AI — a catchword and momentous concept — is all-consuming. It demands nearly as much energy as Argentina uses in a year, is the obsession of practically every marketer I meet, and is invoked breathlessly by those who have the most to gain and lose from it. On Alphabet’s most recent earnings call, for example, Sundar Pichai and Philipp Schindler emphasized the integration of Gemini models into Performance Max to accelerate creativity and the adoption of AI-powered tools such as Smart Bidding and automatically created assets. It’s mathematically obvious to apply AI to advertising — it saves time and, by improving performance, saves money — but its efficiencies can come at the expense of advertisers’ control and transparency.

AI’s Omnipresence Is (Mostly) Warranted

AI benefits the advertising process in various ways:

  • Speed. AI dramatically accelerates copywriting, image and video creation, and pattern detection. It minimizes the time required to identify winning variables and helps marketers do more with less. This is critical, since 78% of respondents to Forrester’s Q4 2023 B2C Marketing CMO Pulse Survey said that they “will be expected to do more with a smaller budget in 2024.”
  • Insights. AI mitigates the risk of wasted ad spend by predicting which audiences, creatives, and bids are likely to outperform. Furthermore, AI enables advertisers to query their own data to improve budget allocation and audience segmentation decision-making.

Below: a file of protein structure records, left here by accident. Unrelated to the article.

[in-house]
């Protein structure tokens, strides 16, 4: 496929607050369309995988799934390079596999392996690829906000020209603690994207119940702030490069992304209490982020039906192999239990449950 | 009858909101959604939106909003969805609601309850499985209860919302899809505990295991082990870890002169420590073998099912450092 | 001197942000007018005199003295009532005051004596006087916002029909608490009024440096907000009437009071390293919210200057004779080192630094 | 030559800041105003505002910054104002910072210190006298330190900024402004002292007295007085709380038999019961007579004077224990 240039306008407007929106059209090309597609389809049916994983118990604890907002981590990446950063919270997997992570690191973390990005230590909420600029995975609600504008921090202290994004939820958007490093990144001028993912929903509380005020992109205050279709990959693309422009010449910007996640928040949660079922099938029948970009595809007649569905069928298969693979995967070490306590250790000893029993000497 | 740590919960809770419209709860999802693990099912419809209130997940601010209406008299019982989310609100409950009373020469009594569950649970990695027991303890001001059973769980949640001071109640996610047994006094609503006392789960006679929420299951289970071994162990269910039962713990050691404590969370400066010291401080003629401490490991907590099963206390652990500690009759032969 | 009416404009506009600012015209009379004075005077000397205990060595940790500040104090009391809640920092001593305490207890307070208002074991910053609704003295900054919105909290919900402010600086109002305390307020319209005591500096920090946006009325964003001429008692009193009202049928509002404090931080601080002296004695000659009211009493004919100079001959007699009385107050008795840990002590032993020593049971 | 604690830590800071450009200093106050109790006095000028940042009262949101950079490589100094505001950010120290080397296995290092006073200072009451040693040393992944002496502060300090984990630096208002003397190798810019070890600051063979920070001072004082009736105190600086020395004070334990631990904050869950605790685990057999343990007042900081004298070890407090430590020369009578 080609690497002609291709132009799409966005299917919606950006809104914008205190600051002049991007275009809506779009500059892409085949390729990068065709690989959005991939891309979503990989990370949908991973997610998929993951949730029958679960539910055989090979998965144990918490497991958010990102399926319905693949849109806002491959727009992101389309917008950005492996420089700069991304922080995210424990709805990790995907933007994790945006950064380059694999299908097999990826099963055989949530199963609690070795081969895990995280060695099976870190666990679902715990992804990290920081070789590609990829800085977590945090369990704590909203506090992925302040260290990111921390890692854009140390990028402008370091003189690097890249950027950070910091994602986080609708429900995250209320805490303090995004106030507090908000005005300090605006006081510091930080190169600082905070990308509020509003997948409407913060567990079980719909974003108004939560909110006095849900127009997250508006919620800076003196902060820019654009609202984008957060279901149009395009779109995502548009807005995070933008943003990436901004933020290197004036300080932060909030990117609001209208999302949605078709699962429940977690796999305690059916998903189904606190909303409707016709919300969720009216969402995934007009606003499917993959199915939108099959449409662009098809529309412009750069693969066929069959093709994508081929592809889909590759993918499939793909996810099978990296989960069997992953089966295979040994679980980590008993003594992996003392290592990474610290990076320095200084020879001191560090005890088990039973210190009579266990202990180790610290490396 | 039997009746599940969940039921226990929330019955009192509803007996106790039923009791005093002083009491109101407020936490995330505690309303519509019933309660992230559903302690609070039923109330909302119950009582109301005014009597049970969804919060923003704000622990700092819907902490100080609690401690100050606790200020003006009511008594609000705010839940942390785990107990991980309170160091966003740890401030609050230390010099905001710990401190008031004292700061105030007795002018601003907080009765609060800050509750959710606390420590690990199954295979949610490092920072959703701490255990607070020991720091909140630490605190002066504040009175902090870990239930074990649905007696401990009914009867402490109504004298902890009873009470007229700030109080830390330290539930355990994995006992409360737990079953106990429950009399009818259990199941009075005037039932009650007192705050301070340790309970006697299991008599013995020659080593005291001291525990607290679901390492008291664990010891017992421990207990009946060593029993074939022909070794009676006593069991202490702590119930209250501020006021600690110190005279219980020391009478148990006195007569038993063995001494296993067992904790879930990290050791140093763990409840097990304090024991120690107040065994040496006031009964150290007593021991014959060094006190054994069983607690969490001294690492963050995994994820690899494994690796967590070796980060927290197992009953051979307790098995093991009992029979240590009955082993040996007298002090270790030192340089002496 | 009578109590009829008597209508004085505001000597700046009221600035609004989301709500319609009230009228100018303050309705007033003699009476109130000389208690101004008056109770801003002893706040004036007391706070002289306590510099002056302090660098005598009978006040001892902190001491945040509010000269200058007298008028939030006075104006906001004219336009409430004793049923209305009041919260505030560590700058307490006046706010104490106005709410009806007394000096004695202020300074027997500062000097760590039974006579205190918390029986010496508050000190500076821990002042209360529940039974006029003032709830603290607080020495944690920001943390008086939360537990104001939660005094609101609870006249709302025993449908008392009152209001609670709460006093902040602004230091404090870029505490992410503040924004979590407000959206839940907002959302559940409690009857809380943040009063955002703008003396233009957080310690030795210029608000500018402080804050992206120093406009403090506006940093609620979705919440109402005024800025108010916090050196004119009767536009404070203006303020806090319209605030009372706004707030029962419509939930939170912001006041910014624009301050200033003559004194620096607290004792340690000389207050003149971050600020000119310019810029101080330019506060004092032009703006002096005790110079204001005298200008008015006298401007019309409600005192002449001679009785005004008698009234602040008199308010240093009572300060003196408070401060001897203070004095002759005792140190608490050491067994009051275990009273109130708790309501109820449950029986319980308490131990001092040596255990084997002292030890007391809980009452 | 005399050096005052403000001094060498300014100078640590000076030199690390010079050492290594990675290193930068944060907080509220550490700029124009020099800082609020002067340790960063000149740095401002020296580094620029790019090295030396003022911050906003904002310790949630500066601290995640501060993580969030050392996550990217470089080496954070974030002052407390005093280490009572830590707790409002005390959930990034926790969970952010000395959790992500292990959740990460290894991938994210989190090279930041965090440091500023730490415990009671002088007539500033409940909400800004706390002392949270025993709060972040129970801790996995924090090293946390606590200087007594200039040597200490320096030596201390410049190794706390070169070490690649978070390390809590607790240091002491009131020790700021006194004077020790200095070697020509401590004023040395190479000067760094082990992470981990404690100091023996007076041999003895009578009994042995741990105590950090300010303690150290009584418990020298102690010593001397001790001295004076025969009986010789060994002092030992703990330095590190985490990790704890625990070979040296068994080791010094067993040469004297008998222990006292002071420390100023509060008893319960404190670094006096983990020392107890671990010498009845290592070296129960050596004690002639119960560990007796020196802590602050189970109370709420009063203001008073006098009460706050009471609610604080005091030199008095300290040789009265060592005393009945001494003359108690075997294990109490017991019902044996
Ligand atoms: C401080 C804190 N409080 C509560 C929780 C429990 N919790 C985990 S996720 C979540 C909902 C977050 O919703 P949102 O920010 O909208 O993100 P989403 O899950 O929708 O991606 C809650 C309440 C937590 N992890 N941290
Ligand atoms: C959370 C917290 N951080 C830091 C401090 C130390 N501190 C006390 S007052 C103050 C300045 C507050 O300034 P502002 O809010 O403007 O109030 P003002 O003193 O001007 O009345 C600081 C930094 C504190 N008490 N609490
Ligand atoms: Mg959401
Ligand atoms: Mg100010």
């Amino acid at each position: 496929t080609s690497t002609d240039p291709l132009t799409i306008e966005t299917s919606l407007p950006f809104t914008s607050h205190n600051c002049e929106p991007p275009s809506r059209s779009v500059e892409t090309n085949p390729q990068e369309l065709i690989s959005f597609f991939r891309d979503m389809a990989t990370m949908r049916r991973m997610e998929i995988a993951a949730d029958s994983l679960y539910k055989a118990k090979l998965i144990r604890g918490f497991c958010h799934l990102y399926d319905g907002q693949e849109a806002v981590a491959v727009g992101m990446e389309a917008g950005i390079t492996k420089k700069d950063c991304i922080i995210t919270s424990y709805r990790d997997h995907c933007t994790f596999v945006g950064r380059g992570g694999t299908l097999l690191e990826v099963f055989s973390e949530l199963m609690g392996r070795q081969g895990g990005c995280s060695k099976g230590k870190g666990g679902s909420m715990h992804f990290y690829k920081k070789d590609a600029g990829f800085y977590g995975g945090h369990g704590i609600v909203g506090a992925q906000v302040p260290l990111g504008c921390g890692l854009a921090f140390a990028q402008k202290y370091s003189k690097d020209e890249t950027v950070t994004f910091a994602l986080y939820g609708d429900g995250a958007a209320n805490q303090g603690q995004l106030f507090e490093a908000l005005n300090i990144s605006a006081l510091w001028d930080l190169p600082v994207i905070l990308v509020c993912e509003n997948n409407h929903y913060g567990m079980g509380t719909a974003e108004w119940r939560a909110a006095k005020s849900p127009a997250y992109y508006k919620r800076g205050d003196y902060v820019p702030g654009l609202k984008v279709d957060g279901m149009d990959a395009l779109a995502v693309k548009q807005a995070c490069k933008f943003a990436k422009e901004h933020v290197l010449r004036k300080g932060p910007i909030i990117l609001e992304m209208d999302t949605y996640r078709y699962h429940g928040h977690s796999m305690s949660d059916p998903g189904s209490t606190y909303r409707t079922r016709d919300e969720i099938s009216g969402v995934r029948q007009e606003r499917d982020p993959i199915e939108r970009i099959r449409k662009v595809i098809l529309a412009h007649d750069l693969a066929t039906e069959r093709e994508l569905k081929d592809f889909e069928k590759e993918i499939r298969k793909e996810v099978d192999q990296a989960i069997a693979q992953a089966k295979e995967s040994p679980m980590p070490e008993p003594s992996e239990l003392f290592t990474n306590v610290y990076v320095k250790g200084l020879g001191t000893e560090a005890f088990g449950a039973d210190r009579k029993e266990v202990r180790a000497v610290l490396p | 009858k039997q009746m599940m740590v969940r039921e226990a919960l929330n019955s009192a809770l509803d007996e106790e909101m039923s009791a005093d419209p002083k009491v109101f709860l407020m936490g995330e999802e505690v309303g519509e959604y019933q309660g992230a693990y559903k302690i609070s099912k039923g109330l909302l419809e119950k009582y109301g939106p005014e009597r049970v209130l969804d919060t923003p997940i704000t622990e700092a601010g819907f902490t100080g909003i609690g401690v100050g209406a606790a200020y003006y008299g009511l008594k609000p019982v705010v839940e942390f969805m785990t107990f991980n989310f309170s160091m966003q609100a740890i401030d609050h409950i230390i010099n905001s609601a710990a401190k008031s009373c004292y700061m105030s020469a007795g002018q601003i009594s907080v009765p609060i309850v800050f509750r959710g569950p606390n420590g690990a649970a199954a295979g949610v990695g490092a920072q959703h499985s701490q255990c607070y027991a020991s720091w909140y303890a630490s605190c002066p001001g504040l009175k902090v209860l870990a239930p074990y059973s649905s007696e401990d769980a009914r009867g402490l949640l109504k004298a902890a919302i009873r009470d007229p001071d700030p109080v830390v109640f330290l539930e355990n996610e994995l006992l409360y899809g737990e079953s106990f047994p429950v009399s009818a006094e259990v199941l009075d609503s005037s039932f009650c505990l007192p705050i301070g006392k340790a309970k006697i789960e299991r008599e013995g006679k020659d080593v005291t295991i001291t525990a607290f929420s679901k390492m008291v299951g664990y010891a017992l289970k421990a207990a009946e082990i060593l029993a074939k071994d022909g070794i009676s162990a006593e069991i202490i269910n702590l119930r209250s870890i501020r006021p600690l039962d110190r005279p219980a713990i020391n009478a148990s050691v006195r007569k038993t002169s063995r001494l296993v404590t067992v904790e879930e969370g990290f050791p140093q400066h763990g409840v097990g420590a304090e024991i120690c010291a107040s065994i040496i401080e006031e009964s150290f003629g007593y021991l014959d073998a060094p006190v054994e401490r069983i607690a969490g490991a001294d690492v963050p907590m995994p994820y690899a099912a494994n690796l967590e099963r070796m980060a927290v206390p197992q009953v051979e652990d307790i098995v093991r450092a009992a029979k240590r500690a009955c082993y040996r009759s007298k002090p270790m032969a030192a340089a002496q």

• Creativity. AI entertains audiences by breaking the fourth wall between brands and consumers. It facilitates viral campaigns such as Intuit’s and Avocados From Mexico’s, lifting brands’ energy and cultural resonance.

Nevertheless, AI is very risky. When implemented as often as it’s mentioned, AI distorts workflows by forcing creative directors and performance marketers to cede control to semiautonomous, capricious machines. It makes brands susceptible to various threats, including regulatory noncompliance, reputational damage, and lost loyalty due to widespread misinformation, hallucinations, and bad ads.

Advertisers Must Curate AI

AI has conditioned advertising ever since John McCarthy, the computer scientist who helped coin the term “artificial intelligence” in the 1950s, applied linear programming to media mix modeling. Now, AI comes in three flavors — predictive, generative, and prescriptive — each of which applies to various aspects of advertising processes, spanning big ideas to creative’s last mile.

To own AI’s upside, advertisers must make three decisions. Our latest report — GenAI Amplifies Advertising’s Risks And Rewards — explains those decisions and offers advice for turning AI-integrated advertising into a team sport practiced by CMOs, agencies, and technology vendors.

AI Augments And Annihilates Agencies

Pair the GenAI Amplifies Advertising’s Risks And Rewards report with our latest landscape — The Media Management Services Landscape, Q2 2024 — to learn how various agencies enhance their capabilities with AI and reckon with the fact that, by 2030, nearly one-third of agency jobs will be at risk of automation. Agencies with shallow moats will evaporate as brands train language models to do what agencies did, including content generation, bid management, and insights generation. Lasting service providers will harness AI to augment intelligent creativity, supercharge proprietary technology, solve C-suite-level problems such as market share growth, and absorb AI’s risks on brands’ behalf.

As always, feel free to reach out.